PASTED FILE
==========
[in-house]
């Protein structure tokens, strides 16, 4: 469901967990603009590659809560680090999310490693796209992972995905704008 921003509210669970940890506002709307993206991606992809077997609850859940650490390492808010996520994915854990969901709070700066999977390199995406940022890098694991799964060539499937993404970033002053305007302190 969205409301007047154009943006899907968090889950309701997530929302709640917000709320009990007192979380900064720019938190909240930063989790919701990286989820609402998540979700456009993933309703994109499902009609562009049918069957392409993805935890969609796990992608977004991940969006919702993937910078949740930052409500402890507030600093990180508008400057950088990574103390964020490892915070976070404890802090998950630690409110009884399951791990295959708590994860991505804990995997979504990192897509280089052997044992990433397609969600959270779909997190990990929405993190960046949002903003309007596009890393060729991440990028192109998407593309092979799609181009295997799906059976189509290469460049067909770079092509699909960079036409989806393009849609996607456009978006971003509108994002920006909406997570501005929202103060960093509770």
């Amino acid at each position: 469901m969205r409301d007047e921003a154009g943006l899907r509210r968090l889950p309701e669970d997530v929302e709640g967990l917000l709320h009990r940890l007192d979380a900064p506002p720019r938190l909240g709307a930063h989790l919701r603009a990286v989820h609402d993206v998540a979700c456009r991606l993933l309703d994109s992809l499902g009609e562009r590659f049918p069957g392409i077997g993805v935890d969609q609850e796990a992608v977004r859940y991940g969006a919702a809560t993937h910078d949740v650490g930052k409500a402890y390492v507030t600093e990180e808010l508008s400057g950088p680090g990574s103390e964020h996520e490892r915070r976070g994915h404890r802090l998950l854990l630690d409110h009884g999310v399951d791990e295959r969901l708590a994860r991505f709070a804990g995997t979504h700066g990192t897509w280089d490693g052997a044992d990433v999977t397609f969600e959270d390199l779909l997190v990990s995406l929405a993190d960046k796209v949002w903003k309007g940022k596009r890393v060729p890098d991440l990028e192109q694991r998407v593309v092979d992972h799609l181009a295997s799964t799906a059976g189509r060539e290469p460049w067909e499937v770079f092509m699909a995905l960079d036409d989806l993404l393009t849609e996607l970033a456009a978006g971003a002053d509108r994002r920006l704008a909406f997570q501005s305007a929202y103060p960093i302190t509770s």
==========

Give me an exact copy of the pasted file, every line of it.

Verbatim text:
[in-house]
């Protein structure tokens, strides 16, 4: 469901967990603009590659809560680090999310490693796209992972995905704008 921003509210669970940890506002709307993206991606992809077997609850859940650490390492808010996520994915854990969901709070700066999977390199995406940022890098694991799964060539499937993404970033002053305007302190 969205409301007047154009943006899907968090889950309701997530929302709640917000709320009990007192979380900064720019938190909240930063989790919701990286989820609402998540979700456009993933309703994109499902009609562009049918069957392409993805935890969609796990992608977004991940969006919702993937910078949740930052409500402890507030600093990180508008400057950088990574103390964020490892915070976070404890802090998950630690409110009884399951791990295959708590994860991505804990995997979504990192897509280089052997044992990433397609969600959270779909997190990990929405993190960046949002903003309007596009890393060729991440990028192109998407593309092979799609181009295997799906059976189509290469460049067909770079092509699909960079036409989806393009849609996607456009978006971003509108994002920006909406997570501005929202103060960093509770």
């Amino acid at each position: 469901m969205r409301d007047e921003a154009g943006l899907r509210r968090l889950p309701e669970d997530v929302e709640g967990l917000l709320h009990r940890l007192d979380a900064p506002p720019r938190l909240g709307a930063h989790l919701r603009a990286v989820h609402d993206v998540a979700c456009r991606l993933l309703d994109s992809l499902g009609e562009r590659f049918p069957g392409i077997g993805v935890d969609q609850e796990a992608v977004r859940y991940g969006a919702a809560t993937h910078d949740v650490g930052k409500a402890y390492v507030t600093e990180e808010l508008s400057g950088p680090g990574s103390e964020h996520e490892r915070r976070g994915h404890r802090l998950l854990l630690d409110h009884g999310v399951d791990e295959r969901l708590a994860r991505f709070a804990g995997t979504h700066g990192t897509w280089d490693g052997a044992d990433v999977t397609f969600e959270d390199l779909l997190v990990s995406l929405a993190d960046k796209v949002w903003k309007g940022k596009r890393v060729p890098d991440l990028e192109q694991r998407v593309v092979d992972h799609l181009a295997s799964t799906a059976g189509r060539e290469p460049w067909e499937v770079f092509m699909a995905l960079d036409d989806l993404l393009t849609e996607l970033a456009a978006g971003a002053d509108r994002r920006l704008a909406f997570q501005s305007a929202y103060p960093i302190t509770s």